Needless to say, I enjoy reading that German life insurers are punching their weight on the international stage in spite of all the challenges facing them. That is the verdict of none other than Germany’s Federal Financial Supervisory Authority (Bafin). In Bafin’s view, the in-depth analysis of the first annual results shows that: “Insurers meet the Solvency II requirements. ” Our industry is working hard to that end – including on how to communicate the news which, in all honesty, is no easy task. Not least because anyone who questions Solvency II compliance receives media coverage.
There can be no question that digitization, globalisation and regulation, not to mention the low interest rate environment, are challenging insurers. It is thus entirely understandable that not only supervisory authorities but also our customers and investors want to understand the financial conditions and risk landscape of an insurer.
Warnings of misinterpretations
That is why we welcome Solvency II. In addition to a wealth of information on capital adequacy, investment and risk calculation, it requires insurers to disclose their cover ratio, which provides details of the ratio of available equity to the equity level demanded by the supervisory authority. The cover ratio can be used to compare insurers’ stability levels, as one figure among many and an initial point of reference. However, it is a misconception to think a company’s capital strength can be reduced to one key figure. Only differentiated analyses can do that, today and in the future even more so. Bafin also sounds a word of warning about such a misinterpretation. In the press release for its annual conference, the supervisory authority states that ratios are not a reliable means of ranking companies as they only show one part of the overall picture.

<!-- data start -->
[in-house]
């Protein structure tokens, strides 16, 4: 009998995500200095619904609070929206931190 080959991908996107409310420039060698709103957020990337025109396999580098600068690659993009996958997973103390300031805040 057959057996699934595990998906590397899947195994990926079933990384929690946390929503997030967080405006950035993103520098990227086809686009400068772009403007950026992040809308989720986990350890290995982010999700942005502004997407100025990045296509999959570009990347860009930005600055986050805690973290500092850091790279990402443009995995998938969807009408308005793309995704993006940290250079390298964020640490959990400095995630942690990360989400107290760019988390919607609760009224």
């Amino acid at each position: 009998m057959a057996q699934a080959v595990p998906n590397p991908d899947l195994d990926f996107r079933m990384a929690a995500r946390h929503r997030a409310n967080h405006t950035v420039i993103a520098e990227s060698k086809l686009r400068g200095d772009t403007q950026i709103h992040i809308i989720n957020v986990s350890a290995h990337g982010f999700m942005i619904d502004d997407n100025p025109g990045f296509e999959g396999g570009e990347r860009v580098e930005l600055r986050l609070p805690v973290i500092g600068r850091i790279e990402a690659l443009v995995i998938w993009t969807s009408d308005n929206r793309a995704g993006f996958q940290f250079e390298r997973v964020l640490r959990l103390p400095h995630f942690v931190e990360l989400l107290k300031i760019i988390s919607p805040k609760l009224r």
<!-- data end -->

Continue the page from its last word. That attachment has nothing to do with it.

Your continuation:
That makes it all the more regrettable that these misinterpretations persist. Only this morning, I had another reminder – as I looked at the title page of Germany’s biggest daily newspaper. The fact is that life insurers can meet their liabilities. Anyone who claims otherwise has failed to grasp the (admittedly) complex Solvency II reporting framework, or does not want to understand it. Companies with a cover ratio of 100 percent have sufficient capital to absorb risks that statistically occur no more than every 200 years. It is worth remembering that the average figure for German life insurers stands at around 340 percent.
Three pointers for transparency
Is that all transparent and comparable enough? I would like to answer this question by highlighting three factors:
First: all companies are complying with the reporting requirements. The somewhat opaque nature of the reports stems to a certain extent from the repetitions in response to the static questioning.
Second: using temporary measures or volatility adjustment is not an accounting trick. Temporary measures are an integral component of supervisory law and they are used to varying degrees in all European markets. If companies apply the technical measure for transitional provisions, they must consistently reduce the valuation difference. Bafin monitors this process.
Third: there is a new regulatory requirement on the horizon, which can become as significant for insurance as Solvency II. Following two decades of contested consultations, the International Accounting Standards Board has published the accounting standard IFRS 17. Under the new standard, IFRS insurance contract accounting will be carried out on a globally standardised basis from 2021: this will greatly improve the comparability of financial statements. Although the new standard is only binding on capital-market-oriented companies, it is reasonable to assume that non-listed insurers will follow suit. We go into more detail about the underlying rationale here.
The effort that went into creating the new standard will be worth it, if it enables us once again to show customers and investors that their trust in our industry is well founded.
Jörg von Fürstenwerth